In 2010, when the San Francisco 49ers’ brain trust was drawing up the plans for what is now Levi’s Stadium, they went to one of the tallest buildings in the area and looked out over Silicon Valley.
According to Joanne Pasternack, director of community relations and the 49ers Foundation, these executives could see Google, Intel, Apple, HP, Facebook and many of the leading tech companies in the world laid out right in front of them.
It was at that point that they made the commitment to somehow use the new stadium to help create tech leaders of tomorrow. As one of the 49ers execs told me recently, they wanted to “help develop the people who will someday engineer and create greater features for Levi’s Stadium and develop innovative technologies that can impact the planet in the future.”
The 49ers have had a long history of supporting education. “Our family has always been interested in education,” said Dr. John York, co-chairman of the San Francisco 49ers. “My father-in-law, Ed DeBartolo, Sr., always felt that if you could give people an education, they can make a way for themselves and their lives. And the 49ers Foundation’s mission has been to keep kids safe, on track and in school.”
“My mother was a school teacher, my father was the son of Italian immigrants,” said Denise DeBartolo York, co-chairman of the San Francisco 49ers. “They always thought that education could level the playing field with at-risk students that were disadvantaged. Once you enable them to get an education, it’s an even playing field.” Mrs. York also told me that she and her husband, Dr. York, have contributed significantly to various underprivileged children’s causes and Title I school initiatives, as well as programs for at-risk kids.
The 49ers organization’s philanthropic contributions — much of which is focused on education — are at least $3.3 million per year. For years, the organization has supported what is called the 49ers Academy in East Palo Alto, CA. According to the academy’s website:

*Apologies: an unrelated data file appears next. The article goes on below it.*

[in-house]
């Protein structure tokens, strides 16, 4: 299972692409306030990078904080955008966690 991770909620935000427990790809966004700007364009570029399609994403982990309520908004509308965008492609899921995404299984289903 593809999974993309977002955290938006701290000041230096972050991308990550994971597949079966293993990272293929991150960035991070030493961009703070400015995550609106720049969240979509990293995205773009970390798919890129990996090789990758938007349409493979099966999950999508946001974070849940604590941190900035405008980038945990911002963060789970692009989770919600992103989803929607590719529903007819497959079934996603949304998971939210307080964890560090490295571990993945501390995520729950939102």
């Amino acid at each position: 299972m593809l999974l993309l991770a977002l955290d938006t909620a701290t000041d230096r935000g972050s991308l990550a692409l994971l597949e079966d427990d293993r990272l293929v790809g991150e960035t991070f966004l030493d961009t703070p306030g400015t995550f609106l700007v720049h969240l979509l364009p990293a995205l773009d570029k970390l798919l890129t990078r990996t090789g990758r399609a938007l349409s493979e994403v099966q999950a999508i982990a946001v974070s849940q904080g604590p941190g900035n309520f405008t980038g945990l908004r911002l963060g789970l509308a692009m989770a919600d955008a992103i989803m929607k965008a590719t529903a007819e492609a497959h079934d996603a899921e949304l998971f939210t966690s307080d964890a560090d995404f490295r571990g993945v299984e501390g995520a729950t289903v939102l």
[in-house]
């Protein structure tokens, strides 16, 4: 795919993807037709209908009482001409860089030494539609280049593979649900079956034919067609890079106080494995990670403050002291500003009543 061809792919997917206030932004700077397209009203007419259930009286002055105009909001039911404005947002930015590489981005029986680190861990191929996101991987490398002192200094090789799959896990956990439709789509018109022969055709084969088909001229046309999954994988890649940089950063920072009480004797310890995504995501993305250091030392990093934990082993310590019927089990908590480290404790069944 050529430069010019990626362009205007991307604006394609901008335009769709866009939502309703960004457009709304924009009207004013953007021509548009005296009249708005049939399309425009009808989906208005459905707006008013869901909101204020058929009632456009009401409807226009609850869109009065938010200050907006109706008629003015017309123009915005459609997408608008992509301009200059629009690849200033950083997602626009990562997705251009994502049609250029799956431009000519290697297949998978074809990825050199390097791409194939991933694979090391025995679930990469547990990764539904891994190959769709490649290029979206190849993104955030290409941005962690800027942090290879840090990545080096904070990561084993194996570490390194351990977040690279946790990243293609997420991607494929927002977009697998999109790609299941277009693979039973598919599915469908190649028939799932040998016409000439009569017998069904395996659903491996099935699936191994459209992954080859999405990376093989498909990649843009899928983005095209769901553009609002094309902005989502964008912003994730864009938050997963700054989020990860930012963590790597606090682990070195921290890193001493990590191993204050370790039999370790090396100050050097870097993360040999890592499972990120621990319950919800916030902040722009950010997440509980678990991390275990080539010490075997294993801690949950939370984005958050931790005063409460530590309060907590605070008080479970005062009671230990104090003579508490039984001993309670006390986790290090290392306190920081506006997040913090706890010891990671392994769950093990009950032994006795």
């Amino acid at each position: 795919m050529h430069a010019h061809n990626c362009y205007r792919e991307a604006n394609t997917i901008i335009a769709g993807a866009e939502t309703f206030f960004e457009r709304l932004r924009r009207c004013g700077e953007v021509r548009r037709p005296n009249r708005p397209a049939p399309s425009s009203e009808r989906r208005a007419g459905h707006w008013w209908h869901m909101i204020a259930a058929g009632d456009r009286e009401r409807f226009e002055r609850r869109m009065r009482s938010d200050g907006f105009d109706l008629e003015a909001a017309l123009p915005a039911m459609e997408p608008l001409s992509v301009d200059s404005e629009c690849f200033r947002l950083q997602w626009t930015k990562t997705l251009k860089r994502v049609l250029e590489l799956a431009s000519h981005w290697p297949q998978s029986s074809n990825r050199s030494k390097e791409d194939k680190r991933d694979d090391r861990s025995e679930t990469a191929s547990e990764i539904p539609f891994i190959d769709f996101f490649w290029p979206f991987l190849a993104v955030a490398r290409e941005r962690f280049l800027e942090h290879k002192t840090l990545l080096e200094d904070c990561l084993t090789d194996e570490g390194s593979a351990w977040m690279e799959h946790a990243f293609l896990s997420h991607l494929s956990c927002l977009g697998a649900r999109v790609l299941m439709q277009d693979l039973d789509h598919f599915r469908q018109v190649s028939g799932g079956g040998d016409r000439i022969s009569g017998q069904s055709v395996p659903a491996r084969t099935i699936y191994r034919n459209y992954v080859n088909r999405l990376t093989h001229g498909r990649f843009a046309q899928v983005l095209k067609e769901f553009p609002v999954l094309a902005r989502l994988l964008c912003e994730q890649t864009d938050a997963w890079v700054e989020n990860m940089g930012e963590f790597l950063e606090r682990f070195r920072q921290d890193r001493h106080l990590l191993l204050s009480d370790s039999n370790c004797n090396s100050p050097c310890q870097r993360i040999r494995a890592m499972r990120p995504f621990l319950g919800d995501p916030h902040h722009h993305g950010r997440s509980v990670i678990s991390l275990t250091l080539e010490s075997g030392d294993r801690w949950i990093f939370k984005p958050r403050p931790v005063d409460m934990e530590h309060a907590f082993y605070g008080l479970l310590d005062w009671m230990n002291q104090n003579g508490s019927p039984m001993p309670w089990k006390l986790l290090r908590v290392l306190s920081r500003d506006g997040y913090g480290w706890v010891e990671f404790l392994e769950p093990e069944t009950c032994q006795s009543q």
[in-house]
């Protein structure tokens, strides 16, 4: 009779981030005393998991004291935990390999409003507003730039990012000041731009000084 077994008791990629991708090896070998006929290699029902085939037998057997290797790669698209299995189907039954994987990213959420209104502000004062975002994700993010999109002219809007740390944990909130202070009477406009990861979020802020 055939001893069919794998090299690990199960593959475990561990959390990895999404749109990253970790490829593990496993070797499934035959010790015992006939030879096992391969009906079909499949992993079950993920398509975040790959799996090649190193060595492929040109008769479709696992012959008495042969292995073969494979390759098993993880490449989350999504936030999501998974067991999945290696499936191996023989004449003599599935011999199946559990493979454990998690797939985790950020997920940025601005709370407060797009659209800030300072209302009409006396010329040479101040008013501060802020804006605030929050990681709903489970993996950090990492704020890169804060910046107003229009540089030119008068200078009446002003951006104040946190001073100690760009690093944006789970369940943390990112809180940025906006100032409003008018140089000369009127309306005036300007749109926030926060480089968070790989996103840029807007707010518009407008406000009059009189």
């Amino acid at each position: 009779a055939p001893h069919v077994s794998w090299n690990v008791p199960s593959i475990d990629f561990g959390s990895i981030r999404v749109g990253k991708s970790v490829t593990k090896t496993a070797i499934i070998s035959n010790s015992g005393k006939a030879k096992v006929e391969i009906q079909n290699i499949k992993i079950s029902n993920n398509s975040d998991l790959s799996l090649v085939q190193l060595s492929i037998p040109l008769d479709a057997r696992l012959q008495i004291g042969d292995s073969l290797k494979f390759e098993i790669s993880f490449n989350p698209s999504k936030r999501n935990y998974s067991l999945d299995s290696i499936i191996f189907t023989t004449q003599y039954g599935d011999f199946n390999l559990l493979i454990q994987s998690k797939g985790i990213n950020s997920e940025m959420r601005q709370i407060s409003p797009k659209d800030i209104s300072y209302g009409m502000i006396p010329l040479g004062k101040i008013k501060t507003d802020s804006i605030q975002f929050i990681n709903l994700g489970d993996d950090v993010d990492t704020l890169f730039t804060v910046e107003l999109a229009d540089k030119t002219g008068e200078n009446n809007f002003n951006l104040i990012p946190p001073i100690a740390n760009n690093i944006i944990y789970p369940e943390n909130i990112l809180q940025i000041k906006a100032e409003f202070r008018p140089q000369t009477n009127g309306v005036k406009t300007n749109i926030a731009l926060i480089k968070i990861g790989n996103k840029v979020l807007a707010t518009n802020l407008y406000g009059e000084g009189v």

The San Francisco 49ers Academy was established through a partnership with Communities in Schools (CIS) in 1996. CIS started as a small grassroots movement led by Bill Milliken, one of the nation’s foremost pioneers in the movement to help young people graduate from high school and go onto rewarding careers. The 49ers Academy is a unique partnership – a public school, supported by a private non-profit agency. The 49ers are the major underwriter of this program.
However, what they are doing in STEM education at Levi’s Stadium itself is amazing. STEM stands for Science, Technology, Engineering and Math and is a dedicated educational program to get kids interested in these disciplines, eventually guiding them into related career endeavors.
“On and off the field, talent alone will not lead to success,” said Dr. York. “The game changer for promising future leaders is to provide a stimulating environment where their natural talent and drive will be fed by motivating mentors, meaningful activities and academic enrichment. The 49ers STEM Leadership Institute’s vision is to be a leader in STEM education, preparing and inspiring talented learners to meet the challenges of the global society through innovation, collaboration and creative problem solving.”
The 49ers STEM Leadership Institute program will bring 20,000 students to Levi’s Stadium for daylong programs that tie sports and education around the STEM focus. Each day during the school year, 60 kids from one of the various schools in the Bay Area are brought to Levi’s Stadium in one of the 49ers’ official team buses. They are then broken up into three different groups of 20 each to rotate through three distinct activities.
The first activity features a full tour of the stadium, focusing on the engineering involved with creating a stadium. It shows off the green aspects of the stadium, including a visit to the garden on the roof as well as a look at the solar panels and how they’re used to create energy. The tour also demonstrates how clean technology is used to irrigate the field in order to care for the grass and turf. The kids also get to see the visiting team’s locker room, the field and many of the public areas of the stadium.
The second activity takes place in the new 49ers Museum and includes lessons using various games and interactive screens. Students learn how engineering and math are used to create 49ers football equipment, and how physics is applied to things like passing, kicking and running. The day I was there, they also included a section on careers in math and science. By the way, a trip to the 49ers Museum is highly recommended. It’s one of the best sports museums in the U.S. They use iPads and various technologies to really enhance the overall museum experience — and for those of us in the Bay Area, it evokes some great memories of five 49ers Super Bowl wins.